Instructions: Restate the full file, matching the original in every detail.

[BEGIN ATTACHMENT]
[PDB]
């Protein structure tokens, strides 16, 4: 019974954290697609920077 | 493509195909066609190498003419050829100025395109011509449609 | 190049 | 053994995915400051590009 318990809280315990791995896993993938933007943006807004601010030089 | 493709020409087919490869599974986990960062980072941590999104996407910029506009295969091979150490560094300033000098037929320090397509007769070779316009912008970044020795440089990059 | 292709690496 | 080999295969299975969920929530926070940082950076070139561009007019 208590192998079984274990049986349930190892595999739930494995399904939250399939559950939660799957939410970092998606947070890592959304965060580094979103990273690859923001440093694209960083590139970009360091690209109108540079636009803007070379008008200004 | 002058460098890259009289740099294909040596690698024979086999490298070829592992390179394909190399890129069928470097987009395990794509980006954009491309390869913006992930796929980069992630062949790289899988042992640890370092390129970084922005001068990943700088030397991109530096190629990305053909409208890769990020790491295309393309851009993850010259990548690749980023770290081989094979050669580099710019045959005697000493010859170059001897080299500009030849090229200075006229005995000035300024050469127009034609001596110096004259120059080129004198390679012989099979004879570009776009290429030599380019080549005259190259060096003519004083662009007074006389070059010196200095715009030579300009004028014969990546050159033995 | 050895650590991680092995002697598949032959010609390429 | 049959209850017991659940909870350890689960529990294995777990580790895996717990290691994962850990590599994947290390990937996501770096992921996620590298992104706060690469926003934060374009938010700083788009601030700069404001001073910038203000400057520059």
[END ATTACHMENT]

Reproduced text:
[PDB]
């Protein structure tokens, strides 16, 4: 019974954290697609920077 | 493509195909066609190498003419050829100025395109011509449609 | 190049 | 053994995915400051590009 318990809280315990791995896993993938933007943006807004601010030089 | 493709020409087919490869599974986990960062980072941590999104996407910029506009295969091979150490560094300033000098037929320090397509007769070779316009912008970044020795440089990059 | 292709690496 | 080999295969299975969920929530926070940082950076070139561009007019 208590192998079984274990049986349930190892595999739930494995399904939250399939559950939660799957939410970092998606947070890592959304965060580094979103990273690859923001440093694209960083590139970009360091690209109108540079636009803007070379008008200004 | 002058460098890259009289740099294909040596690698024979086999490298070829592992390179394909190399890129069928470097987009395990794509980006954009491309390869913006992930796929980069992630062949790289899988042992640890370092390129970084922005001068990943700088030397991109530096190629990305053909409208890769990020790491295309393309851009993850010259990548690749980023770290081989094979050669580099710019045959005697000493010859170059001897080299500009030849090229200075006229005995000035300024050469127009034609001596110096004259120059080129004198390679012989099979004879570009776009290429030599380019080549005259190259060096003519004083662009007074006389070059010196200095715009030579300009004028014969990546050159033995 | 050895650590991680092995002697598949032959010609390429 | 049959209850017991659940909870350890689960529990294995777990580790895996717990290691994962850990590599994947290390990937996501770096992921996620590298992104706060690469926003934060374009938010700083788009601030700069404001001073910038203000400057520059």